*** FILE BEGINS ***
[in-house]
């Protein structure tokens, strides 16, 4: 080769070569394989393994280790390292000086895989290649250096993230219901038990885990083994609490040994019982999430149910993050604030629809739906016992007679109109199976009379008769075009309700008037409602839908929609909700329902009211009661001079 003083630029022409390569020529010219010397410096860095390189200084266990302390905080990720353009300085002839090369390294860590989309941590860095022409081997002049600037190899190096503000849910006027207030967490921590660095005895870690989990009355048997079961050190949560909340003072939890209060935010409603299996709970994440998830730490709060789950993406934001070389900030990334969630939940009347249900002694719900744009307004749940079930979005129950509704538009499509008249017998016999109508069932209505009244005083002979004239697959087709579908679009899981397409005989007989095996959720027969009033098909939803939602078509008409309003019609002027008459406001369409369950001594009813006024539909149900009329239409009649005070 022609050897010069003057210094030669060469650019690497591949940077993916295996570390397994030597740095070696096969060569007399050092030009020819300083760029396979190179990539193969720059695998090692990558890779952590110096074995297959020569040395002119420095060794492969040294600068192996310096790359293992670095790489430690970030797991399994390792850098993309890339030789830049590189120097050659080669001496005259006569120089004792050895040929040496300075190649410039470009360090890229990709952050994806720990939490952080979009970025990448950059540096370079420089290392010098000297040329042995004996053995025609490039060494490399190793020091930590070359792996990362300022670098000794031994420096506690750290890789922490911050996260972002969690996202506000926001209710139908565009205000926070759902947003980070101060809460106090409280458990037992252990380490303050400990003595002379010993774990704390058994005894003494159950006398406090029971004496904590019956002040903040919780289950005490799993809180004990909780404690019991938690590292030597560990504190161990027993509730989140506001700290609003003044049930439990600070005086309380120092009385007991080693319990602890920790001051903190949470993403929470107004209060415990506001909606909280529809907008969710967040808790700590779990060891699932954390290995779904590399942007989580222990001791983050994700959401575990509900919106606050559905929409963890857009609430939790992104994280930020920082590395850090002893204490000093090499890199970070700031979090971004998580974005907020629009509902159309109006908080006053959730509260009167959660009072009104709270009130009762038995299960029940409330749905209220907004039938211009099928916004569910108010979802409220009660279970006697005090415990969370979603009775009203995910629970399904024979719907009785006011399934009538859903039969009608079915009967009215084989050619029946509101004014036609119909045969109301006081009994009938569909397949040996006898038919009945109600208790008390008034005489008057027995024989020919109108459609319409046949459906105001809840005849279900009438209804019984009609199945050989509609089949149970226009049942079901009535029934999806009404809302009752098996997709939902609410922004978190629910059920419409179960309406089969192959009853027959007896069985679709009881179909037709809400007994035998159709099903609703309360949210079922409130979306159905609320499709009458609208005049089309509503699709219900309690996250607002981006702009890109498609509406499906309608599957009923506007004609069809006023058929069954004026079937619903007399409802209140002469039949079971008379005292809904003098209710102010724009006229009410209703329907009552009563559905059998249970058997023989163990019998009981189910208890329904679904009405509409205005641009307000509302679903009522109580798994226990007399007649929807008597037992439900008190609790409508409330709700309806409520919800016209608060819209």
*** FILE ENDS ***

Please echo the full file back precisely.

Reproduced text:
[in-house]
């Protein structure tokens, strides 16, 4: 080769070569394989393994280790390292000086895989290649250096993230219901038990885990083994609490040994019982999430149910993050604030629809739906016992007679109109199976009379008769075009309700008037409602839908929609909700329902009211009661001079 003083630029022409390569020529010219010397410096860095390189200084266990302390905080990720353009300085002839090369390294860590989309941590860095022409081997002049600037190899190096503000849910006027207030967490921590660095005895870690989990009355048997079961050190949560909340003072939890209060935010409603299996709970994440998830730490709060789950993406934001070389900030990334969630939940009347249900002694719900744009307004749940079930979005129950509704538009499509008249017998016999109508069932209505009244005083002979004239697959087709579908679009899981397409005989007989095996959720027969009033098909939803939602078509008409309003019609002027008459406001369409369950001594009813006024539909149900009329239409009649005070 022609050897010069003057210094030669060469650019690497591949940077993916295996570390397994030597740095070696096969060569007399050092030009020819300083760029396979190179990539193969720059695998090692990558890779952590110096074995297959020569040395002119420095060794492969040294600068192996310096790359293992670095790489430690970030797991399994390792850098993309890339030789830049590189120097050659080669001496005259006569120089004792050895040929040496300075190649410039470009360090890229990709952050994806720990939490952080979009970025990448950059540096370079420089290392010098000297040329042995004996053995025609490039060494490399190793020091930590070359792996990362300022670098000794031994420096506690750290890789922490911050996260972002969690996202506000926001209710139908565009205000926070759902947003980070101060809460106090409280458990037992252990380490303050400990003595002379010993774990704390058994005894003494159950006398406090029971004496904590019956002040903040919780289950005490799993809180004990909780404690019991938690590292030597560990504190161990027993509730989140506001700290609003003044049930439990600070005086309380120092009385007991080693319990602890920790001051903190949470993403929470107004209060415990506001909606909280529809907008969710967040808790700590779990060891699932954390290995779904590399942007989580222990001791983050994700959401575990509900919106606050559905929409963890857009609430939790992104994280930020920082590395850090002893204490000093090499890199970070700031979090971004998580974005907020629009509902159309109006908080006053959730509260009167959660009072009104709270009130009762038995299960029940409330749905209220907004039938211009099928916004569910108010979802409220009660279970006697005090415990969370979603009775009203995910629970399904024979719907009785006011399934009538859903039969009608079915009967009215084989050619029946509101004014036609119909045969109301006081009994009938569909397949040996006898038919009945109600208790008390008034005489008057027995024989020919109108459609319409046949459906105001809840005849279900009438209804019984009609199945050989509609089949149970226009049942079901009535029934999806009404809302009752098996997709939902609410922004978190629910059920419409179960309406089969192959009853027959007896069985679709009881179909037709809400007994035998159709099903609703309360949210079922409130979306159905609320499709009458609208005049089309509503699709219900309690996250607002981006702009890109498609509406499906309608599957009923506007004609069809006023058929069954004026079937619903007399409802209140002469039949079971008379005292809904003098209710102010724009006229009410209703329907009552009563559905059998249970058997023989163990019998009981189910208890329904679904009405509409205005641009307000509302679903009522109580798994226990007399007649929807008597037992439900008190609790409508409330709700309806409520919800016209608060819209």